Success Stories

Are there any particular cases or situations that stand out to you as examples of the organization’s success? 

Renee: Daybreak is very family focused and staff celebrate successes big and small based on the feedback from families and their respective goals and needs. Family engagement is celebrated as this is a primary focus for all staff who strive to create individualized learning opportunities for children and families that are based on family goals. Success is then often measured by the family’s own perception of their experiences and improvements in family functioning and parent-child attachment.  

Child development is also a priority for staff at Daybreak as programming is aligned with the respective stage in development for each child. All staff have training in administering the Ages and Stages 3 and Ages and Stages Social Emotional 2 developmental measurement tools, which are utilized to monitor child development and to help support families. Collaboration and advocacy are priorities for staff, particularly when child development is a concern and service providers are encouraged to meet children and families at Daybreak to remove barriers and improve outcomes.  

Staff also strive to meet families where they are and often success is measured by assisting families by removing barriers and accessing basic human rights and needs. A recent success story in the Family Home Visitation Program (FHVP) involved a young mother, whom had no familial or social support, was struggling with mental illness, and was not permitted unsupervised access with her child, as assessed by child protection. This mother faced many barriers before starting with Daybreak FHVP in Summer of 2023 and at present, she is thriving and actively engaged with both the FHVP, as well as the Children’s Program, where her child has been accepted. Many staff at Daybreak have since commented on the significantly positive attachment between the mother and her child, noting her strong parenting skills.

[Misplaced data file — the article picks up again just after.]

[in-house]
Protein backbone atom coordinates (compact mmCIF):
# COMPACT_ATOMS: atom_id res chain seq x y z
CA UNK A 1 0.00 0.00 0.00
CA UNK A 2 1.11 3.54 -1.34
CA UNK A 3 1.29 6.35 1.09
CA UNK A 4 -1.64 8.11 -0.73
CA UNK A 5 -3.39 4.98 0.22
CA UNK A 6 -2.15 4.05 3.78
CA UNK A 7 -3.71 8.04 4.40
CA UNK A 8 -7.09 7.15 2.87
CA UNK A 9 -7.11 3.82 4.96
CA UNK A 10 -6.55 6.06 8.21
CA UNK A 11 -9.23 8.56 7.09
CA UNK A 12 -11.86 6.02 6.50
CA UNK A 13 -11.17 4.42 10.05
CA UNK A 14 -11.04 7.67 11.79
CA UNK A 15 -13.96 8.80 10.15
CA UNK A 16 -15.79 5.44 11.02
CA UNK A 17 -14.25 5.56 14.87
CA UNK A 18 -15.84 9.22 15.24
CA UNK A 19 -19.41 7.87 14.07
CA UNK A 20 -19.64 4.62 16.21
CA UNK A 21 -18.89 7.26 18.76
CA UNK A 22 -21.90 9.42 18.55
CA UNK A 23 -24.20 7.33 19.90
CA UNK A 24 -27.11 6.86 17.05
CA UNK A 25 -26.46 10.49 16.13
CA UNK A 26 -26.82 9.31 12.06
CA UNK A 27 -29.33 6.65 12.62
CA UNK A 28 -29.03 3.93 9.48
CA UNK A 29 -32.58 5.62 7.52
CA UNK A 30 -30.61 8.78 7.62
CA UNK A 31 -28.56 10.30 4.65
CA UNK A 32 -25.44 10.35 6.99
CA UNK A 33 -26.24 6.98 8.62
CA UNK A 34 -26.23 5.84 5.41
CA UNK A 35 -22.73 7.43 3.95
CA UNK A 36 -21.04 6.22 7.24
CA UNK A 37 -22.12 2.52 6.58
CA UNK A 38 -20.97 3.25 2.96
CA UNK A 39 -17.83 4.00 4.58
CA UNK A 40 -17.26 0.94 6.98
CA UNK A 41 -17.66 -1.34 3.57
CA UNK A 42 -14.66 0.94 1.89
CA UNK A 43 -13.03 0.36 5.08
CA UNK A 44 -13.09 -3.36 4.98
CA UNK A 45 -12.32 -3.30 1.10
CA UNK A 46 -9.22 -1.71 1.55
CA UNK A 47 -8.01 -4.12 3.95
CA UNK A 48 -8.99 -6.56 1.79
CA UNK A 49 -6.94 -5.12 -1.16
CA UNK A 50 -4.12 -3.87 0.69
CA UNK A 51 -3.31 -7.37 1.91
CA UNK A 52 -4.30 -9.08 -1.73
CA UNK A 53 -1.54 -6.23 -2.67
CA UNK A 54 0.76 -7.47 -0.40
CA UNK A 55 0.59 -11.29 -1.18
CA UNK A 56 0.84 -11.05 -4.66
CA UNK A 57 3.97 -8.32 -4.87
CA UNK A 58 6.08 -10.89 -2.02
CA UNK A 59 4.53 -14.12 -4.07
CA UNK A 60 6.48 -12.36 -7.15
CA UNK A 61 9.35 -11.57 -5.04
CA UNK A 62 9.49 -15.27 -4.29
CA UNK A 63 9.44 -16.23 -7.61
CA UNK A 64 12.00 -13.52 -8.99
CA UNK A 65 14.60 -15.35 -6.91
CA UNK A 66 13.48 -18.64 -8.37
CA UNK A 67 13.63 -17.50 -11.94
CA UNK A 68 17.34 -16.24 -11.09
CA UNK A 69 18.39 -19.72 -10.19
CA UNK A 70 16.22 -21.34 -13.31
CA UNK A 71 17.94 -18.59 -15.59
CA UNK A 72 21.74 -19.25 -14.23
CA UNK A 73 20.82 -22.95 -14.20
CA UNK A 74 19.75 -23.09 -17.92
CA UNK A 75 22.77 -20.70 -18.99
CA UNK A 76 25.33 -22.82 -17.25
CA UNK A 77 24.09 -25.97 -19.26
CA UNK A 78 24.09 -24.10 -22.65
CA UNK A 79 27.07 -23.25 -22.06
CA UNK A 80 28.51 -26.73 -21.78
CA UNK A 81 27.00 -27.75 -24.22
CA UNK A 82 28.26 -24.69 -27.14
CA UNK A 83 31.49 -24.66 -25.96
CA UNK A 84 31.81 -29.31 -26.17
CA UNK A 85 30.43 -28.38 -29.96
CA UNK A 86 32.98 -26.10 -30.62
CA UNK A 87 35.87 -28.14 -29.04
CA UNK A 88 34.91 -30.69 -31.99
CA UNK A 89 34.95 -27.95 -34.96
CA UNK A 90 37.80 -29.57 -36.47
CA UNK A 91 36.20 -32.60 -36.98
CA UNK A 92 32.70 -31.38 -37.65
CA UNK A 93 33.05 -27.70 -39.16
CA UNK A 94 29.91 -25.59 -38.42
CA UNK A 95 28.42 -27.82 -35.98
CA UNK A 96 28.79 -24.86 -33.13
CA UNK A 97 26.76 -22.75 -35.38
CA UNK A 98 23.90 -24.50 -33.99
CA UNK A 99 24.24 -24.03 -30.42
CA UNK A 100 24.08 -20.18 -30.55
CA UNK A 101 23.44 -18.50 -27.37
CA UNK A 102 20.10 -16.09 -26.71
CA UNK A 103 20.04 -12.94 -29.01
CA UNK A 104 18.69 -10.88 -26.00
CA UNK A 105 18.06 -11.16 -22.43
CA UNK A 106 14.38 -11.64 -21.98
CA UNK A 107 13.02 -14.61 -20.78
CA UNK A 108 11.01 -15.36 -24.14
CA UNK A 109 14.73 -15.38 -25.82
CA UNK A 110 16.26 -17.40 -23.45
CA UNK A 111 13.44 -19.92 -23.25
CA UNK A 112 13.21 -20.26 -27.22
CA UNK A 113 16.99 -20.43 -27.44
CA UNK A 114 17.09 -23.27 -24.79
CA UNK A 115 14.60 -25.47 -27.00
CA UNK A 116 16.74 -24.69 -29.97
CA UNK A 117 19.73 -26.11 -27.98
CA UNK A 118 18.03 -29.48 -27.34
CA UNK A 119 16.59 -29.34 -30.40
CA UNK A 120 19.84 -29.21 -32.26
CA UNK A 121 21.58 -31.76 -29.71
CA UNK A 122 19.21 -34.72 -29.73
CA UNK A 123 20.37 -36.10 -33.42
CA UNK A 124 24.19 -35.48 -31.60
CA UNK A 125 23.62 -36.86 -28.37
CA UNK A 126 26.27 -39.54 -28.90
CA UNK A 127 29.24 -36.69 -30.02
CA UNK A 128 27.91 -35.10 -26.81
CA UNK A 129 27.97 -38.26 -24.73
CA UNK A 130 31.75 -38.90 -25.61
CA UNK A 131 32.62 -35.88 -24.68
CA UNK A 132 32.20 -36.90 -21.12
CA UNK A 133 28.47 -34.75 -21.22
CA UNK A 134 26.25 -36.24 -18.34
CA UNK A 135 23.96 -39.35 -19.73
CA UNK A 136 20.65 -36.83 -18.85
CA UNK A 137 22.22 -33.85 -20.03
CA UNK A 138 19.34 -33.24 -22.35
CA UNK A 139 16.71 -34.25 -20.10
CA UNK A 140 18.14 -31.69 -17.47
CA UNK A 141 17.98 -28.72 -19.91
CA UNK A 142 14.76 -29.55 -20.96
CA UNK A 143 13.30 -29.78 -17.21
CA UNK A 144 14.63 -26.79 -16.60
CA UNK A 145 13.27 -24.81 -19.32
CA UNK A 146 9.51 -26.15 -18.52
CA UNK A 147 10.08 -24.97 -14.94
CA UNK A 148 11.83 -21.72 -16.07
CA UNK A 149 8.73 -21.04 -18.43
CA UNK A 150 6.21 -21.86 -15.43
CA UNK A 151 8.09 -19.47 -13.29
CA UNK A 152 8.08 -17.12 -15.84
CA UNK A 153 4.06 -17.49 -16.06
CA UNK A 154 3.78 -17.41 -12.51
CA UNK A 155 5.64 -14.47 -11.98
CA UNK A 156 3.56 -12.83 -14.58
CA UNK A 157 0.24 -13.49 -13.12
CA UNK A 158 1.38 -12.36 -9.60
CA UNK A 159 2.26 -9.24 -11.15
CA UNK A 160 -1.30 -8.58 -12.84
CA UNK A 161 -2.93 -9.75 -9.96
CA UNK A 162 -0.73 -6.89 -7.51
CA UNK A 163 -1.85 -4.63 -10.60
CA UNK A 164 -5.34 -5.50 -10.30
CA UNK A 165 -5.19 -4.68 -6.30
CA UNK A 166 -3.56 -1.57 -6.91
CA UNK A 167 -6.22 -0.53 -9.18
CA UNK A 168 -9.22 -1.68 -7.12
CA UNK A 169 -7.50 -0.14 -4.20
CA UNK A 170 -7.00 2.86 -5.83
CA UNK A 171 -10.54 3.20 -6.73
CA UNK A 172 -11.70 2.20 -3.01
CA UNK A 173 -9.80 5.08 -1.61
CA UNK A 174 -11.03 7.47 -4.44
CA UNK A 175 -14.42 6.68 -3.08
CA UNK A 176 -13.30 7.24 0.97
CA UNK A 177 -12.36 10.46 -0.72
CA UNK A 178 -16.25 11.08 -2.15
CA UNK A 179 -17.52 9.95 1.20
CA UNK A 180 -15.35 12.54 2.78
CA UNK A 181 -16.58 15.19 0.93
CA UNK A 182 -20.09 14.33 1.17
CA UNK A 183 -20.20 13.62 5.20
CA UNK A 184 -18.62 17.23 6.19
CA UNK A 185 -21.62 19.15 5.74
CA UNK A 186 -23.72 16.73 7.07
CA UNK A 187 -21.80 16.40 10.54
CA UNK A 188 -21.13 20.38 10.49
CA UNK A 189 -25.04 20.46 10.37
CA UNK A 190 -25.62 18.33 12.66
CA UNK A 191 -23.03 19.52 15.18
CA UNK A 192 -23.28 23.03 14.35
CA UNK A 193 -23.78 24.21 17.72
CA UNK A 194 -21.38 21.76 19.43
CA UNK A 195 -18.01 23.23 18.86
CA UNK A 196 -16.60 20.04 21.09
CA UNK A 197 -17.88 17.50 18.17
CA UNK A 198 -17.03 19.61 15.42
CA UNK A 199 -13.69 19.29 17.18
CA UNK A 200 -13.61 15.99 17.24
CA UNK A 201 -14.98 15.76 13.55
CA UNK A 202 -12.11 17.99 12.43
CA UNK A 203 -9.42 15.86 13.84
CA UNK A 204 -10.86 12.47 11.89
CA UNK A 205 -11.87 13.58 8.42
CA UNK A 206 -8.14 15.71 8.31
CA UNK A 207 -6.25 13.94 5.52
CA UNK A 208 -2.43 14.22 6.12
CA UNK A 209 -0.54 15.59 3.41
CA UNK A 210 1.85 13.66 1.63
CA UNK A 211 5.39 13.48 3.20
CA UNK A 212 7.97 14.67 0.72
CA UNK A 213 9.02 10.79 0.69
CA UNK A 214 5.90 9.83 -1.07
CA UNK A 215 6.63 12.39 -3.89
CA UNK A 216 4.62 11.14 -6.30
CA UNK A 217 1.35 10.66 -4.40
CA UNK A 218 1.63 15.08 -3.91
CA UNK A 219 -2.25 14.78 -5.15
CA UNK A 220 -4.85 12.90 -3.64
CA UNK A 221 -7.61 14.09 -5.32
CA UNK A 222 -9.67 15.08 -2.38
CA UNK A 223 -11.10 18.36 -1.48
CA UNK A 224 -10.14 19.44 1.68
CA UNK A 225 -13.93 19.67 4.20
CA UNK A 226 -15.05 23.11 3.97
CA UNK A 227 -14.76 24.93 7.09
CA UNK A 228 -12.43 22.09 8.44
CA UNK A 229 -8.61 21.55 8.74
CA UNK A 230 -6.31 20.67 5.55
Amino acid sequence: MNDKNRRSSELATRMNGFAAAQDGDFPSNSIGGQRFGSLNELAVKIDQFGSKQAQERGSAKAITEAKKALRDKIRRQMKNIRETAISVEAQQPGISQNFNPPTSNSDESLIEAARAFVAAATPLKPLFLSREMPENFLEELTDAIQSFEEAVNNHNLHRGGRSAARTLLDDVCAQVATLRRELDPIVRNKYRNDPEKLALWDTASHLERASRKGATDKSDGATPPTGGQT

Community Impact

How has your organization contributed to the overall well-being of the community it serves? 

Renee: Community needs assessments have remained a priority for Daybreak as this knowledge guides staff to be responsive to the changing needs of the community it serves. An example of this has been ensuring inclusive supports and programming are available, particularly for children who are not successful in other childcare settings and programs. Efforts have continued throughout the history of Daybreak to create programs that are responsive to identified children, family, and parenting needs, even when additional funding is not available.  Responding to intergenerational trauma, sensory needs, complex behaviors, and attachment disorders has remained a priority for Daybreak and staff receive extensive training in these areas.